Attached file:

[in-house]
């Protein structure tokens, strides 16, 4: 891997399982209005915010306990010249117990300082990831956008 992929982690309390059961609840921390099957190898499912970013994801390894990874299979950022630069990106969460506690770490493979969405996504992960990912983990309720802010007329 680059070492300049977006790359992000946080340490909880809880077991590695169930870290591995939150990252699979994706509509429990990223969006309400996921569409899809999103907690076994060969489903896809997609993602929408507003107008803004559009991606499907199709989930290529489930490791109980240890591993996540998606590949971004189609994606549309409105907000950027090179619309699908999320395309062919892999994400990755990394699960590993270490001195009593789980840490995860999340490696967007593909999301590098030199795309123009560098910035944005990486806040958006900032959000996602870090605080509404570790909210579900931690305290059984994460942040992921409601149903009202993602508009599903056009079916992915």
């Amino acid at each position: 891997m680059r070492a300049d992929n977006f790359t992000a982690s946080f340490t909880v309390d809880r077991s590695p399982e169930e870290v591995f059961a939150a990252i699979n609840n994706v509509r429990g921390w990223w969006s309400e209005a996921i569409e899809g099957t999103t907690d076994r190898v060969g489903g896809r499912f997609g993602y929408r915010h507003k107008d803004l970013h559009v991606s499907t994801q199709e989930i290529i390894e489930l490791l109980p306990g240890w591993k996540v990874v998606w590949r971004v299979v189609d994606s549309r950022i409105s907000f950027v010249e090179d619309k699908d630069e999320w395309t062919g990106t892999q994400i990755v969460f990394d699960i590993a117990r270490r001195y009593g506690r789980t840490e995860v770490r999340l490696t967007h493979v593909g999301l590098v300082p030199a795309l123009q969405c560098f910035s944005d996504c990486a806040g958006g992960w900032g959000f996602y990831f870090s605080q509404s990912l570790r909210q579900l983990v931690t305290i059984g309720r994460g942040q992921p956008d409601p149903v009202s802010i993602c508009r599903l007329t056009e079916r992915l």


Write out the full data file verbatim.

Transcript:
[in-house]
């Protein structure tokens, strides 16, 4: 891997399982209005915010306990010249117990300082990831956008 992929982690309390059961609840921390099957190898499912970013994801390894990874299979950022630069990106969460506690770490493979969405996504992960990912983990309720802010007329 680059070492300049977006790359992000946080340490909880809880077991590695169930870290591995939150990252699979994706509509429990990223969006309400996921569409899809999103907690076994060969489903896809997609993602929408507003107008803004559009991606499907199709989930290529489930490791109980240890591993996540998606590949971004189609994606549309409105907000950027090179619309699908999320395309062919892999994400990755990394699960590993270490001195009593789980840490995860999340490696967007593909999301590098030199795309123009560098910035944005990486806040958006900032959000996602870090605080509404570790909210579900931690305290059984994460942040992921409601149903009202993602508009599903056009079916992915």
């Amino acid at each position: 891997m680059r070492a300049d992929n977006f790359t992000a982690s946080f340490t909880v309390d809880r077991s590695p399982e169930e870290v591995f059961a939150a990252i699979n609840n994706v509509r429990g921390w990223w969006s309400e209005a996921i569409e899809g099957t999103t907690d076994r190898v060969g489903g896809r499912f997609g993602y929408r915010h507003k107008d803004l970013h559009v991606s499907t994801q199709e989930i290529i390894e489930l490791l109980p306990g240890w591993k996540v990874v998606w590949r971004v299979v189609d994606s549309r950022i409105s907000f950027v010249e090179d619309k699908d630069e999320w395309t062919g990106t892999q994400i990755v969460f990394d699960i590993a117990r270490r001195y009593g506690r789980t840490e995860v770490r999340l490696t967007h493979v593909g999301l590098v300082p030199a795309l123009q969405c560098f910035s944005d996504c990486a806040g958006g992960w900032g959000f996602y990831f870090s605080q509404s990912l570790r909210q579900l983990v931690t305290i059984g309720r994460g942040q992921p956008d409601p149903v009202s802010i993602c508009r599903l007329t056009e079916r992915l």